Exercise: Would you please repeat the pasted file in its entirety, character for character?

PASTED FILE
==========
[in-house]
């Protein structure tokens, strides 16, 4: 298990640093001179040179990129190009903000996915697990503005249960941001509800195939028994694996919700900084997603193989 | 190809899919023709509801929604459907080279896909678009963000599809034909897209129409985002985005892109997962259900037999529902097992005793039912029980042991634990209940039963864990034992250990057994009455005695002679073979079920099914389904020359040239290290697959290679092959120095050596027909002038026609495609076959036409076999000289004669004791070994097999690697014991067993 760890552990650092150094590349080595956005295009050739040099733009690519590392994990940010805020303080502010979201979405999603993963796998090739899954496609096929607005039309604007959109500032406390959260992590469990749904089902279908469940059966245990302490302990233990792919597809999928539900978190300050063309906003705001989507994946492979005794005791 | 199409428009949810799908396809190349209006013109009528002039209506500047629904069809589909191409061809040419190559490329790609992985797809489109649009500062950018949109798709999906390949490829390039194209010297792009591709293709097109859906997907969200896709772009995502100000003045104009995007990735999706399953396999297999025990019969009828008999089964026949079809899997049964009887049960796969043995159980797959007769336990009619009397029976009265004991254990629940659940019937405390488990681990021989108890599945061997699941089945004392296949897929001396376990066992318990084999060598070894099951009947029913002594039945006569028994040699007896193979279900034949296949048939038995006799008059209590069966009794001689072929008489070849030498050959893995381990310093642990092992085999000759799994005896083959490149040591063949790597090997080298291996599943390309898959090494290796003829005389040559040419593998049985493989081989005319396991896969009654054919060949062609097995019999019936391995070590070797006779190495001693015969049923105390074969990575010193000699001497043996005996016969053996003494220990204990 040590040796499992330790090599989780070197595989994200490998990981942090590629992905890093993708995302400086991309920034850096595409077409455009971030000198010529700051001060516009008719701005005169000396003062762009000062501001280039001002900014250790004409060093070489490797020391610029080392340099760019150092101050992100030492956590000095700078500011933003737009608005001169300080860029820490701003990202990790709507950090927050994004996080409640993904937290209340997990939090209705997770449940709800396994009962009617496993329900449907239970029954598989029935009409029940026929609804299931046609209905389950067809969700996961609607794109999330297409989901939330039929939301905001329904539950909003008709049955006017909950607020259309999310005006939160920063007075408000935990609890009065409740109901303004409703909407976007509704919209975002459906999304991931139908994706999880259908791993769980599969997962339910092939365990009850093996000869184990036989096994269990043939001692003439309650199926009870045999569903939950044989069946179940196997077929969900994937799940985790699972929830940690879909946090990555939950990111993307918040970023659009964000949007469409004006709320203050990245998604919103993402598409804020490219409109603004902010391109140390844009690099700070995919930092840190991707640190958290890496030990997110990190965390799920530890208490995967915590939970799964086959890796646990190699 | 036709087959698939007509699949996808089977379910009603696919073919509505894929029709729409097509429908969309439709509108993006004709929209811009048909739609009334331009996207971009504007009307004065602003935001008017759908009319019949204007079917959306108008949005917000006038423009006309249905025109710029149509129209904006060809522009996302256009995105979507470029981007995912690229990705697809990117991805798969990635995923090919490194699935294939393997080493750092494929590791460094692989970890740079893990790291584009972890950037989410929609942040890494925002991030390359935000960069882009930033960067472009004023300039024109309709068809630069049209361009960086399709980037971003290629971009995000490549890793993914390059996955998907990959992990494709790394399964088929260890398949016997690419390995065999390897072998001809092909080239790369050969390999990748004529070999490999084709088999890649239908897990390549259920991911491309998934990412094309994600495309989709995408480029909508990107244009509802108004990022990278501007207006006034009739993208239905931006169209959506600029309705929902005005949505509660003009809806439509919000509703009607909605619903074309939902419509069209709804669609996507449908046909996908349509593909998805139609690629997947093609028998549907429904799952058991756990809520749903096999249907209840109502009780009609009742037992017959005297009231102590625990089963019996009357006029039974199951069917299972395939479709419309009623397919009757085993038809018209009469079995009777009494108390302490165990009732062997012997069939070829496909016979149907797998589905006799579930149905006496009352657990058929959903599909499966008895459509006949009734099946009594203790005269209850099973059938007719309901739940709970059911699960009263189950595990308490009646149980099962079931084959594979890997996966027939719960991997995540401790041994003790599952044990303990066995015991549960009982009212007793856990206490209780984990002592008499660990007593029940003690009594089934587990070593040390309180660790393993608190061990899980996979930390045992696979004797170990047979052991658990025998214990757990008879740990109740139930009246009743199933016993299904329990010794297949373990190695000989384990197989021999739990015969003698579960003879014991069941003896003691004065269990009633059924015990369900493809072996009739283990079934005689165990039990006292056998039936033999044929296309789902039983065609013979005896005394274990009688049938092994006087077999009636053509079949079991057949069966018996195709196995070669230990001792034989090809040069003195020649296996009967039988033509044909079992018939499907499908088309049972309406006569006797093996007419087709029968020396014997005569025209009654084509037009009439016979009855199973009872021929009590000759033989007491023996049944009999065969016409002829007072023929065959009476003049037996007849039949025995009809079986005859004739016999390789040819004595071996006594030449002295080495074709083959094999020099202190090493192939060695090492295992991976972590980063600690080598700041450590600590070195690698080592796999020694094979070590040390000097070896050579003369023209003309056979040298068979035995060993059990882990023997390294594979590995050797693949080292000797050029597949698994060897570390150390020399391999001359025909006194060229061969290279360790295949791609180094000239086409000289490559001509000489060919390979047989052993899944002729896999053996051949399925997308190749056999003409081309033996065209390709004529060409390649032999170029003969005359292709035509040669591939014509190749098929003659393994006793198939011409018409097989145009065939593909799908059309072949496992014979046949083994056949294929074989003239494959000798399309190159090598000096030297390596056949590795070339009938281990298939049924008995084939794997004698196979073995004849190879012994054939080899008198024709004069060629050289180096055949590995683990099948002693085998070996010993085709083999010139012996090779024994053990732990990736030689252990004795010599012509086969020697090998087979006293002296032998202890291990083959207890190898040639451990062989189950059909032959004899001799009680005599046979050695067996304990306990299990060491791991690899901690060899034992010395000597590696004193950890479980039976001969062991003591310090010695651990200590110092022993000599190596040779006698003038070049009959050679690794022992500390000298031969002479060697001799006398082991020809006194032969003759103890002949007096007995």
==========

[in-house]
């Protein structure tokens, strides 16, 4: 298990640093001179040179990129190009903000996915697990503005249960941001509800195939028994694996919700900084997603193989 | 190809899919023709509801929604459907080279896909678009963000599809034909897209129409985002985005892109997962259900037999529902097992005793039912029980042991634990209940039963864990034992250990057994009455005695002679073979079920099914389904020359040239290290697959290679092959120095050596027909002038026609495609076959036409076999000289004669004791070994097999690697014991067993 760890552990650092150094590349080595956005295009050739040099733009690519590392994990940010805020303080502010979201979405999603993963796998090739899954496609096929607005039309604007959109500032406390959260992590469990749904089902279908469940059966245990302490302990233990792919597809999928539900978190300050063309906003705001989507994946492979005794005791 | 199409428009949810799908396809190349209006013109009528002039209506500047629904069809589909191409061809040419190559490329790609992985797809489109649009500062950018949109798709999906390949490829390039194209010297792009591709293709097109859906997907969200896709772009995502100000003045104009995007990735999706399953396999297999025990019969009828008999089964026949079809899997049964009887049960796969043995159980797959007769336990009619009397029976009265004991254990629940659940019937405390488990681990021989108890599945061997699941089945004392296949897929001396376990066992318990084999060598070894099951009947029913002594039945006569028994040699007896193979279900034949296949048939038995006799008059209590069966009794001689072929008489070849030498050959893995381990310093642990092992085999000759799994005896083959490149040591063949790597090997080298291996599943390309898959090494290796003829005389040559040419593998049985493989081989005319396991896969009654054919060949062609097995019999019936391995070590070797006779190495001693015969049923105390074969990575010193000699001497043996005996016969053996003494220990204990 040590040796499992330790090599989780070197595989994200490998990981942090590629992905890093993708995302400086991309920034850096595409077409455009971030000198010529700051001060516009008719701005005169000396003062762009000062501001280039001002900014250790004409060093070489490797020391610029080392340099760019150092101050992100030492956590000095700078500011933003737009608005001169300080860029820490701003990202990790709507950090927050994004996080409640993904937290209340997990939090209705997770449940709800396994009962009617496993329900449907239970029954598989029935009409029940026929609804299931046609209905389950067809969700996961609607794109999330297409989901939330039929939301905001329904539950909003008709049955006017909950607020259309999310005006939160920063007075408000935990609890009065409740109901303004409703909407976007509704919209975002459906999304991931139908994706999880259908791993769980599969997962339910092939365990009850093996000869184990036989096994269990043939001692003439309650199926009870045999569903939950044989069946179940196997077929969900994937799940985790699972929830940690879909946090990555939950990111993307918040970023659009964000949007469409004006709320203050990245998604919103993402598409804020490219409109603004902010391109140390844009690099700070995919930092840190991707640190958290890496030990997110990190965390799920530890208490995967915590939970799964086959890796646990190699 | 036709087959698939007509699949996808089977379910009603696919073919509505894929029709729409097509429908969309439709509108993006004709929209811009048909739609009334331009996207971009504007009307004065602003935001008017759908009319019949204007079917959306108008949005917000006038423009006309249905025109710029149509129209904006060809522009996302256009995105979507470029981007995912690229990705697809990117991805798969990635995923090919490194699935294939393997080493750092494929590791460094692989970890740079893990790291584009972890950037989410929609942040890494925002991030390359935000960069882009930033960067472009004023300039024109309709068809630069049209361009960086399709980037971003290629971009995000490549890793993914390059996955998907990959992990494709790394399964088929260890398949016997690419390995065999390897072998001809092909080239790369050969390999990748004529070999490999084709088999890649239908897990390549259920991911491309998934990412094309994600495309989709995408480029909508990107244009509802108004990022990278501007207006006034009739993208239905931006169209959506600029309705929902005005949505509660003009809806439509919000509703009607909605619903074309939902419509069209709804669609996507449908046909996908349509593909998805139609690629997947093609028998549907429904799952058991756990809520749903096999249907209840109502009780009609009742037992017959005297009231102590625990089963019996009357006029039974199951069917299972395939479709419309009623397919009757085993038809018209009469079995009777009494108390302490165990009732062997012997069939070829496909016979149907797998589905006799579930149905006496009352657990058929959903599909499966008895459509006949009734099946009594203790005269209850099973059938007719309901739940709970059911699960009263189950595990308490009646149980099962079931084959594979890997996966027939719960991997995540401790041994003790599952044990303990066995015991549960009982009212007793856990206490209780984990002592008499660990007593029940003690009594089934587990070593040390309180660790393993608190061990899980996979930390045992696979004797170990047979052991658990025998214990757990008879740990109740139930009246009743199933016993299904329990010794297949373990190695000989384990197989021999739990015969003698579960003879014991069941003896003691004065269990009633059924015990369900493809072996009739283990079934005689165990039990006292056998039936033999044929296309789902039983065609013979005896005394274990009688049938092994006087077999009636053509079949079991057949069966018996195709196995070669230990001792034989090809040069003195020649296996009967039988033509044909079992018939499907499908088309049972309406006569006797093996007419087709029968020396014997005569025209009654084509037009009439016979009855199973009872021929009590000759033989007491023996049944009999065969016409002829007072023929065959009476003049037996007849039949025995009809079986005859004739016999390789040819004595071996006594030449002295080495074709083959094999020099202190090493192939060695090492295992991976972590980063600690080598700041450590600590070195690698080592796999020694094979070590040390000097070896050579003369023209003309056979040298068979035995060993059990882990023997390294594979590995050797693949080292000797050029597949698994060897570390150390020399391999001359025909006194060229061969290279360790295949791609180094000239086409000289490559001509000489060919390979047989052993899944002729896999053996051949399925997308190749056999003409081309033996065209390709004529060409390649032999170029003969005359292709035509040669591939014509190749098929003659393994006793198939011409018409097989145009065939593909799908059309072949496992014979046949083994056949294929074989003239494959000798399309190159090598000096030297390596056949590795070339009938281990298939049924008995084939794997004698196979073995004849190879012994054939080899008198024709004069060629050289180096055949590995683990099948002693085998070996010993085709083999010139012996090779024994053990732990990736030689252990004795010599012509086969020697090998087979006293002296032998202890291990083959207890190898040639451990062989189950059909032959004899001799009680005599046979050695067996304990306990299990060491791991690899901690060899034992010395000597590696004193950890479980039976001969062991003591310090010695651990200590110092022993000599190596040779006698003038070049009959050679690794022992500390000298031969002479060697001799006398082991020809006194032969003759103890002949007096007995």